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Rediscover the Connecticut River

Picture a waterfront promenade and new riverside trails to explore. Cross those bridges. Grab an oar. Learn more about the lore.

Aqua Ark LLC's proposed riverfront promenade in Hartford would offer shopping, restaurants and take-out kiosks.

New York developer George Bryant got his first glimpse of the Connecticut River in Hartford more than a decade ago when he and his wife became “crew parents,” driving their then-teenage son and daughter to one regatta after another as they competed on rowing teams from middle school through college.

“It’s a gorgeous spot,” Bryant says, of the city’s waterfront. “But outside of the events, there’s nothing to bring you down there and keep you going down there when there’s not an event going on.“

That could change if Bryant’s plan to build a promenade with shops, sit-down dining and takeout food kiosks on a city-owned acre just south of Mortensen Riverfront Plaza wins approval. He says the attraction could open by late next summer, 2021.

His proposed $9 million idea is vastly scaled back from a more ambitious $40 million multistory hotel, shopping and dining destination.

Its significance would achieve the long elusive goal of bringing a steady stream of life and economic activity to downtown’s riverfront. The way, on a far smaller scale, San Antonio, Texas, has done with its River Walk, lined with shops and restaurants and vistas along the banks of the San Antonio River visited by 13 million people annually and generating more than $2 billion in economic activity for the city. Or the way London, New York, Boston, Baltimore and a host of other cities have developed their waterfronts.

Hartford’s challenge, and Bryant’s, is that the riverfront has long been considered unsuitable for development because the site floods nearly every spring, partly because it’s also the narrowest part of the Connecticut River in Connecticut — about 700 feet bank to bank.

But Bryant believes his Rye, N.Y.-based three-year startup, Aqua Ark LLC, can solve that obstacle. Sure, the building might close and be inaccessible during severe flooding, but it could be built to be flood-proof, often rising with floodwaters as if it were on a barge.

Bryant has presented his plans to the City Council’s planning, economic development and housing committee, and discussed the project with the committee’s chairman, Councilman John Gale, for more than a year. Besides needing approval from the city, the proposal would require a green light from other agencies as well, including Riverfront Recapture, a nonprofit organization that manages the riverfront park system.

The most arduous process, Bryant has been told, will come from the state Department of Energy and Environmental Protection and the U.S. Army Corps of Engineers.

“It could be quite a driving force” for activity along the river, Bryant says. Imagine extending activity south to the Charter Oak Bridge. “You could create a very long promenade, and folks could enjoy the river.”

What Bridges Us Together

If you drive through Greater Hartford on any given day, chances are you cross one of the five bridges that span the Connecticut River, three of which link Hartford to East Hartford. But what do you really know about the structures? Here’s a quick briefing:

The Bulkeley Bridge: The stone-arch bridge, which opened in 1908, is the oldest of the three Hartford bridges and also the oldest on the interstate highway system still in use. A wooden covered bridge spanned the river at the Bulkeley site as early as 1818, but it burned down in 1895. Without a bridge, ferry service resumed, but with the stone bridge, ferries became redundant. Originally called the Hartford Bridge, it was renamed to honor Morgan Bulkeley, once Hartford’s mayor, Connecticut’s governor and a U.S. senator who also headed the commission that oversaw the bridge construction.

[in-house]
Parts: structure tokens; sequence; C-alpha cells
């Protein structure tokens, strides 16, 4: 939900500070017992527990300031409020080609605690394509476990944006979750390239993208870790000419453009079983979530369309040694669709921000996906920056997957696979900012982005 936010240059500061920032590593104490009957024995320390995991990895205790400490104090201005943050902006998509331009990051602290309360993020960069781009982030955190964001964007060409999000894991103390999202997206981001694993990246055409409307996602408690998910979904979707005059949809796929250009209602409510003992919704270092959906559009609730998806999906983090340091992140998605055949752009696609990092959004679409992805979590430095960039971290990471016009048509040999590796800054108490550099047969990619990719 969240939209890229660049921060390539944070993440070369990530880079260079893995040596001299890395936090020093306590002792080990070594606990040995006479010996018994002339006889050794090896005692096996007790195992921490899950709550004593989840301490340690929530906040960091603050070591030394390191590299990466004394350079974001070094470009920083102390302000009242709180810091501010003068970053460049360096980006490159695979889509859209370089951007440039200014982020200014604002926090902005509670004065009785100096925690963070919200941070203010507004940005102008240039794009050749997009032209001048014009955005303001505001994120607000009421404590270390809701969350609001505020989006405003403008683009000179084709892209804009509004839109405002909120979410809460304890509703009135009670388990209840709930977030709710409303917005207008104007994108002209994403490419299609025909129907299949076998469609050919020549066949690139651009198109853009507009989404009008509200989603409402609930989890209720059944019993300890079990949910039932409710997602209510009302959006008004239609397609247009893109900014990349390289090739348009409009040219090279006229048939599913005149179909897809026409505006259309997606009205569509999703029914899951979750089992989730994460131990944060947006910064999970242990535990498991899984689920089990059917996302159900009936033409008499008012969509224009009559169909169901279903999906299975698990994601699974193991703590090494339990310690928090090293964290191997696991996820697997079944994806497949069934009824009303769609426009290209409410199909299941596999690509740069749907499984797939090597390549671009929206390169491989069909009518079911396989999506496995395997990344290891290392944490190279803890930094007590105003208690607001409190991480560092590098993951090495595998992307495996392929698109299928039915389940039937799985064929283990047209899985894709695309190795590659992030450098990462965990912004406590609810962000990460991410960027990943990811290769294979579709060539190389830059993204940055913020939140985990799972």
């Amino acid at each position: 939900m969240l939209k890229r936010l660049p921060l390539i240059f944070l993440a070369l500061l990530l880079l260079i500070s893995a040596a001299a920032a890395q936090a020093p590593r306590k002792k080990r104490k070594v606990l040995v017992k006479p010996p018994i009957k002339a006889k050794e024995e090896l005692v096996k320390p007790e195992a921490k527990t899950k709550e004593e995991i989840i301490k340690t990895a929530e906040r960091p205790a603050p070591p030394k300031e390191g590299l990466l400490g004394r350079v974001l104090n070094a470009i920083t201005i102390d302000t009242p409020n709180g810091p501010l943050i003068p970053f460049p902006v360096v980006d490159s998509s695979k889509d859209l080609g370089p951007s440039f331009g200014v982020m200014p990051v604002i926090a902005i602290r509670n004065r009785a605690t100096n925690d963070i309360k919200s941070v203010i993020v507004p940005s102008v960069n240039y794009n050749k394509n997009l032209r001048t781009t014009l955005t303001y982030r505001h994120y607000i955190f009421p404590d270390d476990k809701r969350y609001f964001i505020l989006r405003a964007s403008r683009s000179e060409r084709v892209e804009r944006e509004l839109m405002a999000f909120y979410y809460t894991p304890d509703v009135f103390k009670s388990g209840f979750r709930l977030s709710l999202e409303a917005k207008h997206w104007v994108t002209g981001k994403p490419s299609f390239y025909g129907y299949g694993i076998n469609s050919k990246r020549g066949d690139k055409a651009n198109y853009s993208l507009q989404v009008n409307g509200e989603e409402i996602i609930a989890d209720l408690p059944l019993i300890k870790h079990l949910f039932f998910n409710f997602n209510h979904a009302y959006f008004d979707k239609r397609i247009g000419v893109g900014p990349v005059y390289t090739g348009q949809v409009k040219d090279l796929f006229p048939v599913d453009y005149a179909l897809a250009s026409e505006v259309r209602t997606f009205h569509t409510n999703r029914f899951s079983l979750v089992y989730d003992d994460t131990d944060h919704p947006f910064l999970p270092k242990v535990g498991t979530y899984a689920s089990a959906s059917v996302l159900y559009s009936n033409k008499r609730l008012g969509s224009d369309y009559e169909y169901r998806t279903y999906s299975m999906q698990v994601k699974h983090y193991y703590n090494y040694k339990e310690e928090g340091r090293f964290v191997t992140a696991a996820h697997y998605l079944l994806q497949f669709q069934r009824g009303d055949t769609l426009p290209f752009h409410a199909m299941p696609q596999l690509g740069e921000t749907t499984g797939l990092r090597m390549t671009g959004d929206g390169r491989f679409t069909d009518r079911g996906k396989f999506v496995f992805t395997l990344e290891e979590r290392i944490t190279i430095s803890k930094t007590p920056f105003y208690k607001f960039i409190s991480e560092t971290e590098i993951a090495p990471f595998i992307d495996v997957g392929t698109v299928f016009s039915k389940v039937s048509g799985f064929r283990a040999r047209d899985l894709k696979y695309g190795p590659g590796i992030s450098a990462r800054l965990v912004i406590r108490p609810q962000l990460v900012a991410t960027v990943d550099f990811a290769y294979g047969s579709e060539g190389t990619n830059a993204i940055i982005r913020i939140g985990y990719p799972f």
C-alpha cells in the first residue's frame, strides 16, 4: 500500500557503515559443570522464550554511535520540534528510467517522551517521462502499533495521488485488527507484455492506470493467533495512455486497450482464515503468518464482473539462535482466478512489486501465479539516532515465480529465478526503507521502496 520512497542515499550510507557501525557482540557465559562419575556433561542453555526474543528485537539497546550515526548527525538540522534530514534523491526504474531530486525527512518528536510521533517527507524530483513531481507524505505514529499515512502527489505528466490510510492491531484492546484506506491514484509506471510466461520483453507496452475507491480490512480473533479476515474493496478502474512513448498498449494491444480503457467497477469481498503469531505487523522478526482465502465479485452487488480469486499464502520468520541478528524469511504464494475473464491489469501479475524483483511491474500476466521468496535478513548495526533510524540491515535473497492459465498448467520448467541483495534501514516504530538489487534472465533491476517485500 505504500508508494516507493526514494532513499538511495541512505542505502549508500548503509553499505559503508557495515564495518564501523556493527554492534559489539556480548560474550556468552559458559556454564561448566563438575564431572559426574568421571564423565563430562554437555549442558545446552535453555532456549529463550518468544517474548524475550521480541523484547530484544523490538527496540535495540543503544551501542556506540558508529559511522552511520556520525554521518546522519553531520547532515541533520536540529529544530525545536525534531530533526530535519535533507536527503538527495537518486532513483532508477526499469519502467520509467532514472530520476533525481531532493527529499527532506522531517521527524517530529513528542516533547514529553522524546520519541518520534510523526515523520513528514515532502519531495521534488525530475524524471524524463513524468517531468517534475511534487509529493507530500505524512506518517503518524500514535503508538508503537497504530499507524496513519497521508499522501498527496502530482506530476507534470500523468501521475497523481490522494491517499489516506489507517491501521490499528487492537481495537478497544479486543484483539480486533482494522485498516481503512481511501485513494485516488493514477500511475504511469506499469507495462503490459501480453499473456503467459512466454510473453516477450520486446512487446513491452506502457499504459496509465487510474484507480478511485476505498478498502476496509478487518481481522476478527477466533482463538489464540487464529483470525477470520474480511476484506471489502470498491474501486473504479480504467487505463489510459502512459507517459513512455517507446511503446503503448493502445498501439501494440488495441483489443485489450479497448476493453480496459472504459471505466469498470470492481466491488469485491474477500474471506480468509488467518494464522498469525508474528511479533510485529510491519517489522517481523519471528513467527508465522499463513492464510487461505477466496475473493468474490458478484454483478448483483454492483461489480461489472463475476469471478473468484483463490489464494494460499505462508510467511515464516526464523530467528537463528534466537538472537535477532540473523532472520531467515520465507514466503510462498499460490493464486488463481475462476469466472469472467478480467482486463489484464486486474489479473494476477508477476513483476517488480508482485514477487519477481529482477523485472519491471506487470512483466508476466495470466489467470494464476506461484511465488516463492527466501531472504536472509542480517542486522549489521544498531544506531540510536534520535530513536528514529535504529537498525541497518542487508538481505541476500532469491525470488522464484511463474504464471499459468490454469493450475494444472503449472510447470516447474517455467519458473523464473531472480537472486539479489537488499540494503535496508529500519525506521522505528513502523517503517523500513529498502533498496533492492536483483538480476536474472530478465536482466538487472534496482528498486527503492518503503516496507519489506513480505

Avon High School girls cross the finish under the stone arches of the Bulkeley Bridge at the Head of the Riverfront Regatta in 2017. (Peter Casolino/Special to the Courant)

The Founders Bridge: A sign of the city’s boom times, the Founders, first conceived as the State Street Bridge, opened in December 1957 as a toll bridge to relieve traffic congestion on the Bulkeley, then the only bridge that led to downtown. It’s a steel stringer bridge that crosses I-91 and carries the Route 2 expressway. It also became a centerpiece of Hartford’s Riverfront Recapture project to enhance activity along the riverfront. That occurred when the state began rebuilding the bridge in 1994, adding lanes and a pedestrian promenade, completed in 2001, that links to the downtown riverfront, Constitution Plaza and East Hartford.

Rey Perez of Hartford adjusts his fishing lure on the bank the Connecticut River under Founders Bridge. (BRAD HORRIGAN/Hartford Courant)

The Charter Oak Bridge: This twin steel stringer bridge, which carries Route 15 (the Wilbur Cross Highway) over the river, is named for the state’s famed Charter Oak. It opened in the early 1940s as a toll bridge, south of downtown Hartford, and was replaced with a new toll-free bridge immediately south in 1991. While the original was under construction disaster struck, when a 222-foot section fell into the icy river in December 1941, killing 16 men. Another 16 were rescued.

The Bissell Bridge: Built in the late 1950s, it carries traffic between Windsor and South Windsor, links I-291 to I-91, and includes a pedestrian crossing. The span’s official name is the Captain John Bissell Memorial Bridge, after one of the founders of Windsor. Like the Charter Oak Bridge, it was a toll bridge, but following a tollbooth accident on the Bissell in 1983, one of several toll-booth related accidents around the state, toll plazas gradually were eliminated statewide between 1985 and 1989.

The Putnam Bridge: The southernmost river crossing in Greater Hartford, it carries Route 3 across the Connecticut and links Route 2 in Glastonbury to I-91 in Wethersfield. The bridge, officially the William H. Putnam Bridge, was named to honor the man who chaired the Greater Hartford Bridge Authority and was instrumental in getting three bridges built: the Putnam (originally called the Wethersfield-Glastonbury Bridge), the Bissell and the Founders. A $15 million rehab was completed in 2013, which included new lighting and a pedestrian walkway.